I loved your book about Rescuing Sprite. I revere those who accept the challenge of loving those pets that might not otherwise see a home with love and warmth.

I volunteered at a rescue for several years but must admit it got to me to see abused, neglected and abandoned animals day in and out.

I have rescued a few of my own.

The one that has the most dramatic story (this is the reader’s digest condensed version) was that of Pomeranian that we rescued from a pet store! Sounds strange I know , but this dog was due to go back to the puppy farm from whence it came if someone didn’t buy it soon. We had been watching it for four months and hoping someone would buy it – but no one did, so we took it in to our home so it wouldn’t have to go back to the deplorable conditions of the puppy farm.

He was cute as a fox – so we named him Fox. He was loving and warm.

My daughter had just recently lost her puppy to a car accident to which she was a witness. Thank goodness death was instananeous — but the trauma was still real to her.

Thus, as Fox entered our lives he was over protected, to say the least. He was never allowed to walk anywhere- not even on a leash.

But one day he was left alone and our 18 month old son was toddling around the house in his diaper. The kids room upstairs had a hole in the window screen and quite often they would throw toys out the window – not sure why except that kids like to do strange things.

Well one day as I stood at the kitchen sink, below the room above, I saw something come flying past the window and then I heard a little ‘arch…” type noise. I didn’t think too much about it until I saw my 18 month old running down the stairs and outside. I followed and my son brought me our little Fox, with his head twisted around backwards and his tongue hanging out of his mouth. We knew it was serious, but it was Sunday and vets were hard to come by on the weekends in Wyoming. So we called around a few emergency numbers and then took drastic measures – we knew where our vet lived.

We drove out to his house and hoped he wouldn’t be upset. Thank goodness he was a kind fellow and took one look at the puppy who we had so carefully brought to his house and twisted his neck back in to shape!

It would be good if that were the end of the story – but he still took him in to his office and x-rayed him. He had a broken vertebrae and there was concern that there might be internal bleeding. He kept him overnight, heavily sedated, and by morning the bleeding concern was gone and we were relieved. We did have to take him home and keep him sedated for a few weeks while his neck healed. That was fun!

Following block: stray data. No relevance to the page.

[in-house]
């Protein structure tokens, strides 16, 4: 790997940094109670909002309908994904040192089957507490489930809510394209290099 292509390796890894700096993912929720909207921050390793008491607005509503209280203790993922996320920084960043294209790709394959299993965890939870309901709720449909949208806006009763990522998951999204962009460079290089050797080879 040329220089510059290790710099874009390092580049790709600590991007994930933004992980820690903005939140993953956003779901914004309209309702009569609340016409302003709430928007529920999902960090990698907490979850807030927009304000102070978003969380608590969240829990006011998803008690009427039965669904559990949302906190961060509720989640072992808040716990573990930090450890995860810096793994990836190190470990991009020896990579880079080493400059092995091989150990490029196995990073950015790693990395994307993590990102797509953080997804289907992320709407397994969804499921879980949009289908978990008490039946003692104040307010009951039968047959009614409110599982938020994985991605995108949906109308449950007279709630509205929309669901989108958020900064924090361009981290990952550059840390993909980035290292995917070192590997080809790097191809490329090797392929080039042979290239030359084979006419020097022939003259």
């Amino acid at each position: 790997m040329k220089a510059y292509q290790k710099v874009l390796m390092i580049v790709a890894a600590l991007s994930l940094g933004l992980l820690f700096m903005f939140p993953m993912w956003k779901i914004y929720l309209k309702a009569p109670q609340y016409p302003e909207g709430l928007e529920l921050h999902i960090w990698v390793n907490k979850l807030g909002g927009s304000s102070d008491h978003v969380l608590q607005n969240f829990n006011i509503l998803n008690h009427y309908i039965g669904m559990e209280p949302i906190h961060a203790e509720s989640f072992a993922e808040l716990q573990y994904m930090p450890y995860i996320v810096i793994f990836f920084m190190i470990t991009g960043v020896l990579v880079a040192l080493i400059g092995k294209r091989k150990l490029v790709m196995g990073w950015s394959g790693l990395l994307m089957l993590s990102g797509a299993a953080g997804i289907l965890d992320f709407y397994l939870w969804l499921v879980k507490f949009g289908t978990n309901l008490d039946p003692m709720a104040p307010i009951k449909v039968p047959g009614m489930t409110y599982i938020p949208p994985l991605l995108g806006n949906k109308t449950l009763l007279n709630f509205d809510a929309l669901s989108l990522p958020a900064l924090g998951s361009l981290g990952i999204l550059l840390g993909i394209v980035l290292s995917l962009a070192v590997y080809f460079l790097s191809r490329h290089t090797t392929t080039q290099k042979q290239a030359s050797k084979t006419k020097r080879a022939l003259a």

If that were the end of his trials, the story would be good. But this dog went on to get hung from a door knob on his leash by my 18 month old – purely an innocent accident. He didn’t understand that it could kill him. He did go unconscious before we got him to the vet and brought him back.

He went to the groomers and they put him in the dryer machine, which also knocked him unconscious and scared them to death but were able to reviive him.

He had his trachea collapse more than once and also had huge kidney stones that were very painful for him.

He also suffered many of the ailments that puppies from puppy farms come with.

Amazingly enough, he did live to be 9 years old. Then one night his trachea collapsed again. We got him through the night and didn’t think much about it when we took him to the vet in the morning. We had been there so many times and he always pulled through… why not this time.

It was devasting to find out that he also had congestive heart failure and the only way to keep him alive was in an oxegen tent. He would have to spend the rest of his life there if we were to keep him alive.

Putting him down was probably the hardest thing I have had to do. He had survived so many other tragedies, why not this one? He brought so much joy to all of us and my daughter, who was now 18 and in China (his real caretaker) wanted so much for him to be alive when he came home so she could see him one more time. But we could not bear to have him live alone in that tent for another month, so the choice was made –

As I am sure you know – a very sad choice for us – but I am sure brought great physical relief for our Fox.

I know you all know the pain – but sharing it somehow lessens it a bit –

So thanks for providing me space and opportunity to do so…

May all you who rescue animals be blessed for the work you do….

Cheryl from VA